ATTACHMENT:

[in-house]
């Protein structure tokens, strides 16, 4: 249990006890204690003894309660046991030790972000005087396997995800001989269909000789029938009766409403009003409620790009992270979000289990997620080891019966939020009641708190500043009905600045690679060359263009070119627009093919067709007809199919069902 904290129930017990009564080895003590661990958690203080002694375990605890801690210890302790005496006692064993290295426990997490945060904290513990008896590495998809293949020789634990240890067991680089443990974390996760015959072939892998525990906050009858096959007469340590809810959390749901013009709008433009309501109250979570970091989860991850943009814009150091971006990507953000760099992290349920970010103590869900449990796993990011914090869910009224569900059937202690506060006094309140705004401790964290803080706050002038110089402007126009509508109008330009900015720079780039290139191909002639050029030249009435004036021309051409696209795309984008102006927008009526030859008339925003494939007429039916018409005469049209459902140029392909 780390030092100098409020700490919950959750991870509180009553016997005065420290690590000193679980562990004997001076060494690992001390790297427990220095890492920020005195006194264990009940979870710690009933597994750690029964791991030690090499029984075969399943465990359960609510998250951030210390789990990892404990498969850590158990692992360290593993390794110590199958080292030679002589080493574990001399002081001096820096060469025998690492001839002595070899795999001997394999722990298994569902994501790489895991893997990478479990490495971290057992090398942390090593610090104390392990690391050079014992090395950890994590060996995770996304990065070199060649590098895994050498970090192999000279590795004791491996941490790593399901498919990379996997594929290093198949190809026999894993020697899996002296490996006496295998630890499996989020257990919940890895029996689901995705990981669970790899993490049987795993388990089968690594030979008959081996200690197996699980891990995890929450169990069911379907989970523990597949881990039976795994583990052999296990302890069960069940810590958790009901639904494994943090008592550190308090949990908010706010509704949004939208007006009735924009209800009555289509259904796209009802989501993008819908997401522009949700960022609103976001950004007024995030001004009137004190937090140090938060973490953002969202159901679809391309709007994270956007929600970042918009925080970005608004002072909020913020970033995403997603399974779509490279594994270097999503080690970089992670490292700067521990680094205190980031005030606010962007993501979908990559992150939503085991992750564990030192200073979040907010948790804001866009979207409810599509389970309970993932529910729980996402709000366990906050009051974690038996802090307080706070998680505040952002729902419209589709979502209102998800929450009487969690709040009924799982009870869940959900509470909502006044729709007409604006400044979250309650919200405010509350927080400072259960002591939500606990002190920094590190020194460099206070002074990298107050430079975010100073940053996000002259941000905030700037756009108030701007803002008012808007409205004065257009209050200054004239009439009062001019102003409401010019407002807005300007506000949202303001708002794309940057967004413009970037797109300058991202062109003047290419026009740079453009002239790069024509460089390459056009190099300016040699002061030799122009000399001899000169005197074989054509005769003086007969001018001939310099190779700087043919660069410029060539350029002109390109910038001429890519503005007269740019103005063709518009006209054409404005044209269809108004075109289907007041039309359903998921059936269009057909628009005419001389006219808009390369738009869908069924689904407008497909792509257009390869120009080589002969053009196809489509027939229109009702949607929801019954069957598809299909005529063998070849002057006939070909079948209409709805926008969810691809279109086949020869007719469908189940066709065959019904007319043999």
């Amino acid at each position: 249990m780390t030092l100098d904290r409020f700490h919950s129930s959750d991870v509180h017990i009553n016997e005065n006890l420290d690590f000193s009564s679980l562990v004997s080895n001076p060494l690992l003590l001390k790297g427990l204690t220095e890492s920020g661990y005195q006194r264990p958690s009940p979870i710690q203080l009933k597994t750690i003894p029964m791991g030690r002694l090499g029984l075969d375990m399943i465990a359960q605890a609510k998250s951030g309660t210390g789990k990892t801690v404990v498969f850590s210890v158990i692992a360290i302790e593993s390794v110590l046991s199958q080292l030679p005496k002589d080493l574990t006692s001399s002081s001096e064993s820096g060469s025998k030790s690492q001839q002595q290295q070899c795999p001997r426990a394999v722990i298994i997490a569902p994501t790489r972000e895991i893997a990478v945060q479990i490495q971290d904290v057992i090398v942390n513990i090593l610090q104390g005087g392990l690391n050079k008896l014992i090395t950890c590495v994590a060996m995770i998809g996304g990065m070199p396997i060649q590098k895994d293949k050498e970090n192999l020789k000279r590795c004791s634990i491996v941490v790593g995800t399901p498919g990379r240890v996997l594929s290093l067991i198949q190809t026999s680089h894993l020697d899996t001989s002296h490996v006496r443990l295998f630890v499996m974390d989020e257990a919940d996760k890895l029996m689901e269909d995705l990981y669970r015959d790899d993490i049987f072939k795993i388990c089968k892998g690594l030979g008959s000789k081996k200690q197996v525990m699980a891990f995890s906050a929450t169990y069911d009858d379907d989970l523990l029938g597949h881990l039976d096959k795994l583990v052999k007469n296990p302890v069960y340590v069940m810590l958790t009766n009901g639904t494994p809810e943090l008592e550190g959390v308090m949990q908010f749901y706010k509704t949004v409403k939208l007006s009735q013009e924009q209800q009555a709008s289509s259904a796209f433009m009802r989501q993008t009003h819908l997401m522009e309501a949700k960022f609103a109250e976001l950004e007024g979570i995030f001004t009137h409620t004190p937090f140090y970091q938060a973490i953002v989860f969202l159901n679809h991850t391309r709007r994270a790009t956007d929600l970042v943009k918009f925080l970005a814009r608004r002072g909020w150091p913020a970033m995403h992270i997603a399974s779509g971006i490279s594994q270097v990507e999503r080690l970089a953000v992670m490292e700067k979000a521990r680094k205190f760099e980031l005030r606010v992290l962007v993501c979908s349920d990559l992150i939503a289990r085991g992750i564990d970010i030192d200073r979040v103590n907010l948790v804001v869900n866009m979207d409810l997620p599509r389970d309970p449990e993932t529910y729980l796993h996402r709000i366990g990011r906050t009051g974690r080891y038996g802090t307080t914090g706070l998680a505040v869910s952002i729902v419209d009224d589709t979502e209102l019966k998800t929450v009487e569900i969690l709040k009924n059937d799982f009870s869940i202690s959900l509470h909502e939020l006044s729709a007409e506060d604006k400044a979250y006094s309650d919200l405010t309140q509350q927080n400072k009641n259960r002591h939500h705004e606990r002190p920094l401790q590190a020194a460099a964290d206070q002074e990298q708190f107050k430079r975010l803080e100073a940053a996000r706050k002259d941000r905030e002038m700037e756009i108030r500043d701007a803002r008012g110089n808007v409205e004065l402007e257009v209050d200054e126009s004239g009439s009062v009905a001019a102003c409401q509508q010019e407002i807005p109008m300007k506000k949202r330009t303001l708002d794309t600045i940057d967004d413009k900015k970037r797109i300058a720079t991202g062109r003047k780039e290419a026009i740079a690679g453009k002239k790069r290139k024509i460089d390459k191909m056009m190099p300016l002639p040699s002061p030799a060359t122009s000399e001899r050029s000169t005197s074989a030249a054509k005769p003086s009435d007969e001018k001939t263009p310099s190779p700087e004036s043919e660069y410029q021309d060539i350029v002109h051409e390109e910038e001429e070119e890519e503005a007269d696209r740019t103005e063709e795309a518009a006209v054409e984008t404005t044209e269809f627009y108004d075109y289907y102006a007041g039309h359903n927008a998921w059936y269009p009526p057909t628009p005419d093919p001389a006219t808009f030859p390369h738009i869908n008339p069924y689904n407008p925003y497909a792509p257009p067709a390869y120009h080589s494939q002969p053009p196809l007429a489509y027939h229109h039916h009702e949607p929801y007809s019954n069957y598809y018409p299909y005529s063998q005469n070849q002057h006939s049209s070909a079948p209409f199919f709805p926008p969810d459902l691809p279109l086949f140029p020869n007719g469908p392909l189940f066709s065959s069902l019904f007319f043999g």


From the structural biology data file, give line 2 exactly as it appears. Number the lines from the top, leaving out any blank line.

């Protein structure tokens, strides 16, 4: 249990006890204690003894309660046991030790972000005087396997995800001989269909000789029938009766409403009003409620790009992270979000289990997620080891019966939020009641708190500043009905600045690679060359263009070119627009093919067709007809199919069902 904290129930017990009564080895003590661990958690203080002694375990605890801690210890302790005496006692064993290295426990997490945060904290513990008896590495998809293949020789634990240890067991680089443990974390996760015959072939892998525990906050009858096959007469340590809810959390749901013009709008433009309501109250979570970091989860991850943009814009150091971006990507953000760099992290349920970010103590869900449990796993990011914090869910009224569900059937202690506060006094309140705004401790964290803080706050002038110089402007126009509508109008330009900015720079780039290139191909002639050029030249009435004036021309051409696209795309984008102006927008009526030859008339925003494939007429039916018409005469049209459902140029392909 780390030092100098409020700490919950959750991870509180009553016997005065420290690590000193679980562990004997001076060494690992001390790297427990220095890492920020005195006194264990009940979870710690009933597994750690029964791991030690090499029984075969399943465990359960609510998250951030210390789990990892404990498969850590158990692992360290593993390794110590199958080292030679002589080493574990001399002081001096820096060469025998690492001839002595070899795999001997394999722990298994569902994501790489895991893997990478479990490495971290057992090398942390090593610090104390392990690391050079014992090395950890994590060996995770996304990065070199060649590098895994050498970090192999000279590795004791491996941490790593399901498919990379996997594929290093198949190809026999894993020697899996002296490996006496295998630890499996989020257990919940890895029996689901995705990981669970790899993490049987795993388990089968690594030979008959081996200690197996699980891990995890929450169990069911379907989970523990597949881990039976795994583990052999296990302890069960069940810590958790009901639904494994943090008592550190308090949990908010706010509704949004939208007006009735924009209800009555289509259904796209009802989501993008819908997401522009949700960022609103976001950004007024995030001004009137004190937090140090938060973490953002969202159901679809391309709007994270956007929600970042918009925080970005608004002072909020913020970033995403997603399974779509490279594994270097999503080690970089992670490292700067521990680094205190980031005030606010962007993501979908990559992150939503085991992750564990030192200073979040907010948790804001866009979207409810599509389970309970993932529910729980996402709000366990906050009051974690038996802090307080706070998680505040952002729902419209589709979502209102998800929450009487969690709040009924799982009870869940959900509470909502006044729709007409604006400044979250309650919200405010509350927080400072259960002591939500606990002190920094590190020194460099206070002074990298107050430079975010100073940053996000002259941000905030700037756009108030701007803002008012808007409205004065257009209050200054004239009439009062001019102003409401010019407002807005300007506000949202303001708002794309940057967004413009970037797109300058991202062109003047290419026009740079453009002239790069024509460089390459056009190099300016040699002061030799122009000399001899000169005197074989054509005769003086007969001018001939310099190779700087043919660069410029060539350029002109390109910038001429890519503005007269740019103005063709518009006209054409404005044209269809108004075109289907007041039309359903998921059936269009057909628009005419001389006219808009390369738009869908069924689904407008497909792509257009390869120009080589002969053009196809489509027939229109009702949607929801019954069957598809299909005529063998070849002057006939070909079948209409709805926008969810691809279109086949020869007719469908189940066709065959019904007319043999």